There's something evil creeping up the Himalayan slopes and it's called chir pine
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I stood at the edge of a forest in the village of Mawphlang in the East Khasi Hills of Meghalaya, trying to get rid of negative thoughts before entering. This was no ordinary forest, you see, but home to a protective deity called U Ryngkew U Basa, revered by the Chief and Elders of the village to protect it from all harm. If anyone enters with bad intentions, they face dire consequences. A sacred grove or Law Kyntang, this forest has stood for at least 1,000 years and one of the reasons the forest still survives is because cuttting down any tree or branch here is taboo. Nature holds much significance in traditional Khasi culture and the spirit of conservation is deeply embedded in the people through a complex social matrix of religious beliefs. According to a Khasi saying, a village (hima) has no identity without its own sacred grove.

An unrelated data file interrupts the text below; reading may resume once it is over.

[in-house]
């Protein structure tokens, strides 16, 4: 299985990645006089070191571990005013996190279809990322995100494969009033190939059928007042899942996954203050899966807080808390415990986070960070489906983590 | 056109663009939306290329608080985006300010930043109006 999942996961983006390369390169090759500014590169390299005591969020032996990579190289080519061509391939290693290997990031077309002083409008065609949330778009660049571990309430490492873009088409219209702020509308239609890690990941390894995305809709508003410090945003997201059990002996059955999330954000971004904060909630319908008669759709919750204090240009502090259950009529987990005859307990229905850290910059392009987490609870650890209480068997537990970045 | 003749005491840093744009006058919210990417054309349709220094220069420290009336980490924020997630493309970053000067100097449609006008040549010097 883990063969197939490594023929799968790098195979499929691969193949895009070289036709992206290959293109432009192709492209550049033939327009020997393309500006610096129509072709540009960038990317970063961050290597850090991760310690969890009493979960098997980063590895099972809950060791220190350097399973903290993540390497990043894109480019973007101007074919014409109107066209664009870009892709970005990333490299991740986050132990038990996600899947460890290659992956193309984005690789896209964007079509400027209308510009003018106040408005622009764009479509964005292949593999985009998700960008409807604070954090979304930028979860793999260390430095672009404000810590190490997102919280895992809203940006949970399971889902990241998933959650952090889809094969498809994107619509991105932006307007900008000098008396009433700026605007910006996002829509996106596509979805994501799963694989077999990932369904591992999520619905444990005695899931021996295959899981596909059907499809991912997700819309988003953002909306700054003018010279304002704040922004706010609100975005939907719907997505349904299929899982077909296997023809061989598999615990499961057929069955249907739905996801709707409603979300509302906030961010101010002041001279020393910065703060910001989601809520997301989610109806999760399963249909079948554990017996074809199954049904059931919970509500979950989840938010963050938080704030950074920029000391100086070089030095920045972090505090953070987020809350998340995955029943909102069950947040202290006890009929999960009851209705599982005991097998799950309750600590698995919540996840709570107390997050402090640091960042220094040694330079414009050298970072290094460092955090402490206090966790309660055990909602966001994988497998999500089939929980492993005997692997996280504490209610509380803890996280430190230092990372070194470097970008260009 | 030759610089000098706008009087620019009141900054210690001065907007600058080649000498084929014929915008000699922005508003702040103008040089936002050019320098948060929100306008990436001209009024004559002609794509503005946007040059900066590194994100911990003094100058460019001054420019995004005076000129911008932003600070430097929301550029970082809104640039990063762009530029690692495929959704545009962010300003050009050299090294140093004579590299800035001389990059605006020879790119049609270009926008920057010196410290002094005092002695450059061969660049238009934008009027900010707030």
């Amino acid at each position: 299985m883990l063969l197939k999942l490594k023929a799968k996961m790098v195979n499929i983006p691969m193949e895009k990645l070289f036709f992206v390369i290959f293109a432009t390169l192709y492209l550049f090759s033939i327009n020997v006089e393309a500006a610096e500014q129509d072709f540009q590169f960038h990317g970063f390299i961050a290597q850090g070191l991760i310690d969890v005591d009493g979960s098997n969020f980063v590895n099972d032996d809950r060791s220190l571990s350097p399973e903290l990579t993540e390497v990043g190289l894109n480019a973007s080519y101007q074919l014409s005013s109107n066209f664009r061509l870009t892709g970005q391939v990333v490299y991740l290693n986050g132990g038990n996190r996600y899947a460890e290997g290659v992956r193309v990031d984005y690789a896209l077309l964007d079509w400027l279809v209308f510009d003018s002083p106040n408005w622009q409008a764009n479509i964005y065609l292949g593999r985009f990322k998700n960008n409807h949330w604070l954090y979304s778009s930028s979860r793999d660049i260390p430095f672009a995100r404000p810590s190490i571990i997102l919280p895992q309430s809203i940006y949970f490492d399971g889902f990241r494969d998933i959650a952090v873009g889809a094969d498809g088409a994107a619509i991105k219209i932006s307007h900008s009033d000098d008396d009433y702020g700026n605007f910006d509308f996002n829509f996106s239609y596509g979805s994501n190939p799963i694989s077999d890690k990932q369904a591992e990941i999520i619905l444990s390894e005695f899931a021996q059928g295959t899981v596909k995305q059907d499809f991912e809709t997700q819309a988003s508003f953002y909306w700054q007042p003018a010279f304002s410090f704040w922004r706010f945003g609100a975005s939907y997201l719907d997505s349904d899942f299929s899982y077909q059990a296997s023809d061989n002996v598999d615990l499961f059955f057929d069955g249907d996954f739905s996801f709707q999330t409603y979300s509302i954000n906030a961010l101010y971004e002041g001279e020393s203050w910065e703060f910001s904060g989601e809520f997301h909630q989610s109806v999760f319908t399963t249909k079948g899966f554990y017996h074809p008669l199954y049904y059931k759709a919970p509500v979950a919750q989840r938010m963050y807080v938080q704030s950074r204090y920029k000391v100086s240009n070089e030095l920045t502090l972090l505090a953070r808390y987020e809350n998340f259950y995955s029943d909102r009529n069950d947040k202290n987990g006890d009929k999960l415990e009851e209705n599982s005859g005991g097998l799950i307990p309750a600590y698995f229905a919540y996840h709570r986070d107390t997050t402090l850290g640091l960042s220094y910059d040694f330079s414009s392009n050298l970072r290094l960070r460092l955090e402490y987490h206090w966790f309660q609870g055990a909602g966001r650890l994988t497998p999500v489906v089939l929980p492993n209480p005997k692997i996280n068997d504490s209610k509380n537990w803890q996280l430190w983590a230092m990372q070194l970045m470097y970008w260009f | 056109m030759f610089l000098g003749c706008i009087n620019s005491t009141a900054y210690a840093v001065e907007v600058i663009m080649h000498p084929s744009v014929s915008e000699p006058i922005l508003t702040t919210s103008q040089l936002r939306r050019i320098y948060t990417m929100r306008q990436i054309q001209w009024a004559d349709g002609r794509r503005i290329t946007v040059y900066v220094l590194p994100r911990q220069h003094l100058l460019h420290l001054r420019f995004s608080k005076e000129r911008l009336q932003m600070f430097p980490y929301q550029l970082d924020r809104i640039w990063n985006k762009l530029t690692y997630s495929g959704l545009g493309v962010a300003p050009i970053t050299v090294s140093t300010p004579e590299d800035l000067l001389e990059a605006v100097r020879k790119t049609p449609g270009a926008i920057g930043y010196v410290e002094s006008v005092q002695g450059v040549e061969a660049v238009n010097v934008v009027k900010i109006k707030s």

Covering almost 80 hectares, the Mawphlang Sacred Grove is a treasure trove of rare medicinal trees and plants like the English yew, the Chinese sumac, chinquapin, etc. It is also home to several species of trees that work as climate indicators, such as the Japanese blue oak and griffitti. In total, there are about 450 species of trees and plants in this forest as well as rare species of animals and birds. The biodiversity of this community-protected forest is impressive.
The forest also serves as an important ritual site for the people of Hima Mawphlang who perform various thanksgiving and blessing ceremonies in the area. This has evidently been going on for a while, attested by scattered mounds of ritual stones and menhirs, some of which are over 900 years old!
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